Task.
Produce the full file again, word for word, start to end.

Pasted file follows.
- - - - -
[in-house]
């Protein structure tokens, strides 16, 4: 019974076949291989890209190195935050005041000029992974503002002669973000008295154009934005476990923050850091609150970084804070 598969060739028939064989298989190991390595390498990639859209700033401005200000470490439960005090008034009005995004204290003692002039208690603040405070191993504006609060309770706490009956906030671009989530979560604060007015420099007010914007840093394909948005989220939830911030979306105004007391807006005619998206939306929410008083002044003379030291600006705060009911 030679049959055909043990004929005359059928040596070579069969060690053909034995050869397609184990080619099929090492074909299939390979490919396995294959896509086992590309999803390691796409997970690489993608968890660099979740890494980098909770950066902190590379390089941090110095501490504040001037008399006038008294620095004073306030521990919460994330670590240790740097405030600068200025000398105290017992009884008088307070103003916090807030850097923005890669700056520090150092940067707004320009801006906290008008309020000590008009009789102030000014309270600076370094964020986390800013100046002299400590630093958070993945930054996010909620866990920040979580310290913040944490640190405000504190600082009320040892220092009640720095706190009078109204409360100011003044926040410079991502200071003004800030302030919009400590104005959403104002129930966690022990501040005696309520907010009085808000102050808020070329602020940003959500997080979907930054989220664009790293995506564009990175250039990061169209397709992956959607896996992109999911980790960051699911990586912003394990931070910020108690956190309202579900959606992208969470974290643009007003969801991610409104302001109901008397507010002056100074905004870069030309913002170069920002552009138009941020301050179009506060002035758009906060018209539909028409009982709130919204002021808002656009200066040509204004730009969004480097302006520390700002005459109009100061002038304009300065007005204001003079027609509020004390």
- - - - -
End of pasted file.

[in-house]
């Protein structure tokens, strides 16, 4: 019974076949291989890209190195935050005041000029992974503002002669973000008295154009934005476990923050850091609150970084804070 598969060739028939064989298989190991390595390498990639859209700033401005200000470490439960005090008034009005995004204290003692002039208690603040405070191993504006609060309770706490009956906030671009989530979560604060007015420099007010914007840093394909948005989220939830911030979306105004007391807006005619998206939306929410008083002044003379030291600006705060009911 030679049959055909043990004929005359059928040596070579069969060690053909034995050869397609184990080619099929090492074909299939390979490919396995294959896509086992590309999803390691796409997970690489993608968890660099979740890494980098909770950066902190590379390089941090110095501490504040001037008399006038008294620095004073306030521990919460994330670590240790740097405030600068200025000398105290017992009884008088307070103003916090807030850097923005890669700056520090150092940067707004320009801006906290008008309020000590008009009789102030000014309270600076370094964020986390800013100046002299400590630093958070993945930054996010909620866990920040979580310290913040944490640190405000504190600082009320040892220092009640720095706190009078109204409360100011003044926040410079991502200071003004800030302030919009400590104005959403104002129930966690022990501040005696309520907010009085808000102050808020070329602020940003959500997080979907930054989220664009790293995506564009990175250039990061169209397709992956959607896996992109999911980790960051699911990586912003394990931070910020108690956190309202579900959606992208969470974290643009007003969801991610409104302001109901008397507010002056100074905004870069030309913002170069920002552009138009941020301050179009506060002035758009906060018209539909028409009982709130919204002021808002656009200066040509204004730009969004480097302006520390700002005459109009100061002038304009300065007005204001003079027609509020004390």